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I've just been going through an equation, which is as follows:

$(x+4)^2 = 16$

Lets work through it:

$$x^2 + 8x +16 = 16$$ $$x^2 +8x = 0$$ $$x^2 = -8x$$ $$x = -8$$

However, as i've just found out, $0$ is also a solution, as $0 = -8$. Oh wait, no it doesn't.. And yet, $0^2 + 8 \times 0 + 16 = 16$.

What's going on here though? Does $0$ even matter? It's true that $16 = 16$, but it's not true that $0 =-8$. But maybe $16$ equals $16$, not because $-8^2 - 8 \times 8 = 0$, but just because $16$ equals to itself, independent of $0$.

I think it's interesting to draw a parallel between the falsity of the final solution (when $x = 0$), and the fact that nothing, represented by $0$, literally doesn't seem to exist in the real world.

Is $0$ ever used however? In either pure mathematics for a particular proof, or perhaps within the domain of science? I suppose one use of $0$ would be to do a 'hard reset', for whatever reason, but then again, you could just do that without $0$, I suppose.

Furthermore, maths in supposed to be consistent, and since the consistency of mathematics seems to be disrupted by the usage of $0$, does that mean $0$ is somehow 'dangerous'. My example here was simple, but what if you were say, launching a rocket to space, where lives are on the line. Can you trust $0$?

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    $\begingroup$ Seems strange that you're happy with $-8$ but not with $0$. Anyway, your computation for a different equation would get to $(x-1)^2=-9(x-1)$, giving the exact same phenomenon where $1$ and $-8$, instead of $0$ and $-8$, are the solutions. $\endgroup$ – Kevin Carlson Oct 7 '15 at 0:19
  • $\begingroup$ Remember that I was just talking of the final result. In that, the final equation is the same as the first, but is made false by the use of 0, yet not in the first, giving rise to conflict, which in turn gave rise to this question. $\endgroup$ – Jim Jam Oct 7 '15 at 0:35
  • $\begingroup$ There are lots of equations with more than one solution. For example, $x^2+2=3x$ has two solutions, $1$ and $2$. $\endgroup$ – Akiva Weinberger Oct 7 '15 at 1:09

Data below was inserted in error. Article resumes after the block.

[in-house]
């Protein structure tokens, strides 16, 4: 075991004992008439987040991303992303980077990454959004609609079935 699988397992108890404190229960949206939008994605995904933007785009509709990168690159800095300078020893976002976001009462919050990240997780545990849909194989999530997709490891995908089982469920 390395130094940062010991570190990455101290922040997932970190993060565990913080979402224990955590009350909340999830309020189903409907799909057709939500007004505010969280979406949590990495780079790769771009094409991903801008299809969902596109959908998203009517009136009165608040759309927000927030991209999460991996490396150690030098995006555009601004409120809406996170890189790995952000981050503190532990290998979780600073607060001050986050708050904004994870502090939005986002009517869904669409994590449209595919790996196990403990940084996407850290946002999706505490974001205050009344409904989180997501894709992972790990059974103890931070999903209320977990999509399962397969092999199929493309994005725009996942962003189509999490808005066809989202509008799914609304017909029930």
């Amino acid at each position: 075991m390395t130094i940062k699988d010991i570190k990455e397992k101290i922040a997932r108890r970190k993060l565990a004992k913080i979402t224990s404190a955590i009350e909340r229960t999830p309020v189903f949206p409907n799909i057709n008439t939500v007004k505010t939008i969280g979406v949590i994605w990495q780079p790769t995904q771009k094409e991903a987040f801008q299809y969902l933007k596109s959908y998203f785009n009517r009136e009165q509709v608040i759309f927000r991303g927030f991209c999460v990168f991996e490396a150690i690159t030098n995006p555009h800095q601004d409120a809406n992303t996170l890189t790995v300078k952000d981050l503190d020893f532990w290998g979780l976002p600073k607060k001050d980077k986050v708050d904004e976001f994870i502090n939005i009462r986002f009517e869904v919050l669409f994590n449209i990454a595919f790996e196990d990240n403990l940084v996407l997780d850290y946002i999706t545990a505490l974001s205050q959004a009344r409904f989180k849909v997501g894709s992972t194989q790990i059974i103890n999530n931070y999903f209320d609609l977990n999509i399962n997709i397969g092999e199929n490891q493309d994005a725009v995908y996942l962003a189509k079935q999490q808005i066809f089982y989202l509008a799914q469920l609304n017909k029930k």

• $\begingroup$ It wasn't about that, it was about 0. $\endgroup$ – Jim Jam Oct 7 '15 at 1:10
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There is no inconsistency - you just made a mistake. You cannot conclude "$x=-8$" from "$x^2=-8x$". When you try to divide both sides by $x$, you need the hypothesis that $x\not=0$!

How your argument should go is, " . . .so $x^2=-8x$. Now, if $x\not=0$, then we can divide both sides by $x$ to get $x=-8$. So $x$ must be either $0$ or $-8$. Checking the original equation shows that both $0$ and $-8$ work, so those are our solutions."

Don't worry, math is safe. :D There's nothing weird about zero, other than that you can't divide by it. The moral is that, when solving a problem, you need to think about what you're doing - in particular, at each step, you need to understand why what you are saying is true. Otherwise, it's easy to convince yourself that an argument makes sense, or is complete, when in fact it does/is not.

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  • $\begingroup$ Mmm... I see your point, but 0 has the strange property of being the only number that we can't divide by (or perhaps we can, it's just that the solution is unknown). I also don't like the way that the final solution can have any two solutions (which are both valid) if (x+4)^2 is anything other than 16, say, 25, then using the same methodology, you obtain 1 and -9. Thanks for your answer by the way :) $\endgroup$ – Jim Jam Oct 7 '15 at 0:23
  • $\begingroup$ @user108262 Well, just because you don't like something doesn't mean it's false. :) An equation defines a set - the set of numbers which make it true. Some equations, like $x+1=2$, define a set containing a single element (=unique solution); some equations, like $x+1=x$, define the empty set (=no solution); and some equations, like $x^2=1$, define a set with more than one solution. Sometimes there isn't a unique solution; that's just the way it is. $\endgroup$ – Noah Schweber Oct 7 '15 at 0:25
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    $\begingroup$ As for the weirdness of zero: yes, zero is a bit weird. But that doesn't mean anything is "wrong" about zero! It's just a property that zero has, that we need to be aware of. Some numbers are prime; that's weird, but that's just a property they have. Etc. $\endgroup$ – Noah Schweber Oct 7 '15 at 0:26
  • $\begingroup$ Towards the confusion re: multiple solutions, think for a moment about other ways I can describe a number: "$x$ is bigger than 3." "$x$ is a positive integer which is a perfect square." "$x$ is the number of ducks my sister is currently throwing pieces of bread at." In each case, you need more information (either about $x$, or about ducks) to figure out exactly what $x$ is. This isn't any different than what's going on with equations - we're just conditioned by early algebra classes to think that equations ought to have unique solutions. Think of equations as information - possibly incomplete! $\endgroup$ – Noah Schweber Oct 7 '15 at 0:29
  • $\begingroup$ After some thought, I think that your are right, I don't think anyone could ever be certain but I think your rationale is sound. To me, what your saying is that we need 0 (or at least desire it) to represent the absence of something, there are (hopefully) 0 people with taste buds in their backside. So, 0 is just a way of representing data, though with different properties. $\endgroup$ – Jim Jam Oct 7 '15 at 0:41

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